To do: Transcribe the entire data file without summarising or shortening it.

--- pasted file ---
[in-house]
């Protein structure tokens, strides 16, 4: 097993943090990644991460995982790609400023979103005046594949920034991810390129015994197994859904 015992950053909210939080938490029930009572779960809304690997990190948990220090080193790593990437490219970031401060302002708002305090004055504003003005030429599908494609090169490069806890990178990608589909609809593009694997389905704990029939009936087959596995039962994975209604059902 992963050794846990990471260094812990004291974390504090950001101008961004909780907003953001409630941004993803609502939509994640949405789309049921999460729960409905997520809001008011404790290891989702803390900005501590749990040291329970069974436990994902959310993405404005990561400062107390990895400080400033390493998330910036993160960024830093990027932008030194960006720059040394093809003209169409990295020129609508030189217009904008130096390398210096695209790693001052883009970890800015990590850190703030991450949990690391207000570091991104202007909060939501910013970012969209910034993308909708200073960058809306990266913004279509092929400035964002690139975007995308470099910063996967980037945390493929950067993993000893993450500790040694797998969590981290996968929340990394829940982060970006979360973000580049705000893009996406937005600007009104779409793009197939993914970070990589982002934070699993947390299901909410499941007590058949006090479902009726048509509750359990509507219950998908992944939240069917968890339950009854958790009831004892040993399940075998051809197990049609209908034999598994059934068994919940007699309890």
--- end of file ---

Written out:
[in-house]
């Protein structure tokens, strides 16, 4: 097993943090990644991460995982790609400023979103005046594949920034991810390129015994197994859904 015992950053909210939080938490029930009572779960809304690997990190948990220090080193790593990437490219970031401060302002708002305090004055504003003005030429599908494609090169490069806890990178990608589909609809593009694997389905704990029939009936087959596995039962994975209604059902 992963050794846990990471260094812990004291974390504090950001101008961004909780907003953001409630941004993803609502939509994640949405789309049921999460729960409905997520809001008011404790290891989702803390900005501590749990040291329970069974436990994902959310993405404005990561400062107390990895400080400033390493998330910036993160960024830093990027932008030194960006720059040394093809003209169409990295020129609508030189217009904008130096390398210096695209790693001052883009970890800015990590850190703030991450949990690391207000570091991104202007909060939501910013970012969209910034993308909708200073960058809306990266913004279509092929400035964002690139975007995308470099910063996967980037945390493929950067993993000893993450500790040694797998969590981290996968929340990394829940982060970006979360973000580049705000893009996406937005600007009104779409793009197939993914970070990589982002934070699993947390299901909410499941007590058949006090479902009726048509509750359990509507219950998908992944939240069917968890339950009854958790009831004892040993399940075998051809197990049609209908034999598994059934068994919940007699309890």